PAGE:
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For Some Survivors, Phone Sex Can Be A Path To Healing

Knowing I control my pleasure and boundaries comforts me. With phone sex, survivors can get creative on our own terms without sacrificing our pleasure.

CW: This piece discusses sexual assault, rape, and harassment trauma.

By Bry Reed

In my first year of college, I experienced a lot of new things: parties, midterms, and yard shows. Outside of the classroom, the social climate on campus revolved around first-year students getting to know older students and making connections. I quickly got close to an older guy from the same state as me and we spent nearly every day together. Over the course of our friendship, however, the casual sexual relationship we had developed shifted to coercion and exploitation, and it changed my relationship with sex altogether. Healing from past trauma was not—and still is not—easy, but one method that helps me in gaining confidence with current partners is phone sex. 

It took months for me to name my experience as sexual assault. Addressing my discomfort, the power dynamics, and my dissociation took time. By the time I was ready to name the harm done to me, I was in a monogamous relationship with someone else. In processing my assault, I began to also process my boundaries and needs surrounding sex. Statistics show that I am not alone in experiencing sexual trauma in college. About 23% of undergraduate women experience rape or sexual assault. Moreover, about 11% of all college students report experiencing sexual assault. Though these studies center college students and college campuses, the reality is that people ages 18 to 24 regardless of being enrolled in school are more likely to experience sexual trauma. 

Phone sex—including sexting, Snapchat, Facetime, and voice calls—helped me set boundaries and explore new kinks at a pace that allowed me to regain control after experiencing sexual trauma. It became a part of my normal flirting and sex routine. I set my limits and explored new areas of my sexuality that brought me pleasure. More and more, I learned about how to make myself happy while including partners along the way. We practiced patience and forgiveness that helped me recover. I laughed more and began down a path of sexual liberation that brought my pleasure to the forefront. 

Over time, I began to wonder if phone sex could be a tool for helping other survivors of sexual trauma. A 2018 Huffington Post article explores how one woman’s work as a phone sex operator allowed her to heal. Kyli Rodriguez-Cayro’s experience and my own lead me to wonder about the potential for phone sex as a step toward healing.

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So, I began to search for answers about the opportunities for phone sex as healing. Thankfully, licensed therapist and sex educator Raquel Savage was there with answers and willing to talk to me. Our conversation began with my own curiosity about whether or not phone sex is a common tool used for sexual healing. The short answer is no. But Savage took time to explain where and how phone sex is commonly used and its benefits. “When I think of phone sex, I definitely think of it being the beginning of relationships, exploration of intimacy, and/or means of intimacy for long-distance relationships,” she told me. “I definitely think it’s a good place for people to explore not only their own sexuality but their sexuality in sex with their partners and boundaries.”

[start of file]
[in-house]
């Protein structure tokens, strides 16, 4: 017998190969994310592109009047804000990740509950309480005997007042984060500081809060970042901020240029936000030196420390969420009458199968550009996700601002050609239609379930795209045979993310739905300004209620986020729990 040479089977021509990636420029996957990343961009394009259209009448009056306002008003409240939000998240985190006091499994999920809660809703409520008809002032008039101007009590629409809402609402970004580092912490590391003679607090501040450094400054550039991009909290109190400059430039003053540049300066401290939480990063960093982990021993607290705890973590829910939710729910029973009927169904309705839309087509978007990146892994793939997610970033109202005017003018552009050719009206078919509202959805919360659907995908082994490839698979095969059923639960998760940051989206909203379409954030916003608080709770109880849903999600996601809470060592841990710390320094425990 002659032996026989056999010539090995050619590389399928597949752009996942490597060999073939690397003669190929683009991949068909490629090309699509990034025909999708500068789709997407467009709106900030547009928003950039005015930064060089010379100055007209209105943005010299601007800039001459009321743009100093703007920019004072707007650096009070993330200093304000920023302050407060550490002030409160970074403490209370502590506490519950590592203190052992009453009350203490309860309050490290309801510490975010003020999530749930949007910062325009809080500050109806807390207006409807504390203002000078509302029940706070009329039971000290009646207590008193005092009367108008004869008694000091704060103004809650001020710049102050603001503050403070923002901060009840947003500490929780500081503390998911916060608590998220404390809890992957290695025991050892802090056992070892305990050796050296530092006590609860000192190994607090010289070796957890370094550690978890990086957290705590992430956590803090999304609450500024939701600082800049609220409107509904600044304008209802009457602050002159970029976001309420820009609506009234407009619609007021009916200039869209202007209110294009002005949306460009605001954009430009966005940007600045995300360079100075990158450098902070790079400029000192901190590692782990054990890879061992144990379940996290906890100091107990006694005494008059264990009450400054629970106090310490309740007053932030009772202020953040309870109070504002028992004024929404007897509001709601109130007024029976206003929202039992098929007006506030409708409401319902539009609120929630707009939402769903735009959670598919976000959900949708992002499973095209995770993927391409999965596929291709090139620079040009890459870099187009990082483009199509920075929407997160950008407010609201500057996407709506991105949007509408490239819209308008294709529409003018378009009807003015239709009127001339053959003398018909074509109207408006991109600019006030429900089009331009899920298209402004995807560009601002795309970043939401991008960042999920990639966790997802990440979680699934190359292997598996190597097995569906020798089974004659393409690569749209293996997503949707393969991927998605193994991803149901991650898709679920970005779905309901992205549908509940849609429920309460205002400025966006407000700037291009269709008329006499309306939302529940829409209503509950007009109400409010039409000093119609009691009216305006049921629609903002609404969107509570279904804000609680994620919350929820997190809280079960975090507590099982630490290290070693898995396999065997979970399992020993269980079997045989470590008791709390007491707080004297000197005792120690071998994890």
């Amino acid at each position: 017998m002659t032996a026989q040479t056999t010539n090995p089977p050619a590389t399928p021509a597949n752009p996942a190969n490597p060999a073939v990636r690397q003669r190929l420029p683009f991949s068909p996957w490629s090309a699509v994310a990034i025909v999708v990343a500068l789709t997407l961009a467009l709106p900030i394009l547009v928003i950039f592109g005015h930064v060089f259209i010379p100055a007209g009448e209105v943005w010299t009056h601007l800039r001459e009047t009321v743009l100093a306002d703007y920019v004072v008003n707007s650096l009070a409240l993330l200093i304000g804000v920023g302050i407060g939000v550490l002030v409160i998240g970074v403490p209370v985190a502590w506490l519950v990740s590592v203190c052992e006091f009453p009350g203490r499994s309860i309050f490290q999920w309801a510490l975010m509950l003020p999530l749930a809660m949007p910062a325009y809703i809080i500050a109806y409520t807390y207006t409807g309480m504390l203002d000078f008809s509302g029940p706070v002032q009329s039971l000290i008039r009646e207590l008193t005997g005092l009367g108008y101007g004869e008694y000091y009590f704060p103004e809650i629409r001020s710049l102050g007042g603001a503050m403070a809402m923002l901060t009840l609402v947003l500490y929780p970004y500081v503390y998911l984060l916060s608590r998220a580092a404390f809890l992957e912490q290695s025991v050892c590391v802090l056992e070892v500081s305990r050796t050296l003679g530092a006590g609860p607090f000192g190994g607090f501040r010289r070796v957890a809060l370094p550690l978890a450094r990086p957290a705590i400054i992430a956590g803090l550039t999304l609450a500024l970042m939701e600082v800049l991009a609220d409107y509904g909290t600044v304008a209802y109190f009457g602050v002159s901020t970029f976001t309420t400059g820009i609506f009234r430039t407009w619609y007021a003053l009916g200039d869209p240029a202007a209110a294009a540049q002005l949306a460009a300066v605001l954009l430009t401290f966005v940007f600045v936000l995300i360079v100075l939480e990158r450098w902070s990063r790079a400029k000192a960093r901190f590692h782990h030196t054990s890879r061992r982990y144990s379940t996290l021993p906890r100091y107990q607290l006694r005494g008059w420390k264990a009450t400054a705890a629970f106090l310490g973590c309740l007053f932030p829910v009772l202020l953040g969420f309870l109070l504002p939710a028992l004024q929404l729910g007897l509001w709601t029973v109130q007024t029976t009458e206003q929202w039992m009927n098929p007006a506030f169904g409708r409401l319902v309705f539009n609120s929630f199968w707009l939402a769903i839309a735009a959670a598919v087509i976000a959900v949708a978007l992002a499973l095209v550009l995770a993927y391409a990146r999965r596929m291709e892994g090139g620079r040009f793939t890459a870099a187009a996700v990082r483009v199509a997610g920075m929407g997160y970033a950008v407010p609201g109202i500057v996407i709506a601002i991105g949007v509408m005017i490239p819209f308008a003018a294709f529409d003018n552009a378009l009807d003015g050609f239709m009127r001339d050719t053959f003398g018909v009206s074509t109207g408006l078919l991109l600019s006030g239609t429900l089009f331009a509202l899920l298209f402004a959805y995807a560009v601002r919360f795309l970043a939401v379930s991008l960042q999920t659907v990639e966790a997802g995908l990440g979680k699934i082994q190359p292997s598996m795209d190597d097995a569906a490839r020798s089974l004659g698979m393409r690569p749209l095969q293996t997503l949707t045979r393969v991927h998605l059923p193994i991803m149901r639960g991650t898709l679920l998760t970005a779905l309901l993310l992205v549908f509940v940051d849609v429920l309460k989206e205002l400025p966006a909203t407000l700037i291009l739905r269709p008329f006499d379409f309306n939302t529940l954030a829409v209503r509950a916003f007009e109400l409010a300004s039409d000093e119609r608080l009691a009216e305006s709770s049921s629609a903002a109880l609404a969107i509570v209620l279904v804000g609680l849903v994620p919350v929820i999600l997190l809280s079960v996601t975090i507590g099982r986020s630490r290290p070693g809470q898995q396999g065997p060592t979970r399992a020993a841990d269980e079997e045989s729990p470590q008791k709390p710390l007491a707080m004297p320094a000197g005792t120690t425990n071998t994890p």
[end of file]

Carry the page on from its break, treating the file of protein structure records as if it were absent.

In talking with Savage, however, it’s clear that phone sex is not the flawless solution to healing sexual trauma. It is a technique that can be effective for boundary setting, creativity, and exercising autonomy at paces that allow survivors to feel safe. But digital spaces are not safe from harm. Savage reminds me that “nothing is devoid of the possibility of harm.” Phone sex offers its own possibility for harm. This cannot be ignored. Yet, the benefit of phone sex is in allowing survivors to create spaces of autonomy that empower them to move with pleasure at the forefront without facing the potential for immediate physical harm. 

As we continued talking, we delved deeper into the benefits for survivors of sexual assault. I asked Savage if phone sex can be particularly helpful as a technique for survivors and her response was, “Absolutely.” The key, as Savage explains, is about autonomy and creativity. She says, “Because phone sex generally feels less high risk, there is more room for survivors to have autonomy and create scenarios where you have autonomy and you have power you didn’t have during your violation. And you have space to do the sexual activity you want to do, as opposed to sexual activity you’re ‘supposed’ to do. I definitely think it’s an amazing opportunity for survivors to explore that in what feels like a less high-risk situation.”

My conversation with Raquel Savage allowed me to speak with an experienced sex educator about how phone sex has the potential to heal. It is an essential part of my sex life. After my assault, knowing I control my pleasure and boundaries comforts me as I build new relationships with my current partners. And that is a huge step forward. With phone sex, survivors can get creative on our own terms without sacrificing our pleasure.

Bry Reed is a writer and scholar from Baltimore, MD committed to writing about Black feminisms, literature, and how theory shows itself in our everyday lives. She is a freelancer who hopes to bring more Black feminist writing to the forefront of cultural criticism. You can find more of Bry’s work on her website: bryreed.com. Be sure to follow her on Twitter and Instagram @thebryreed.

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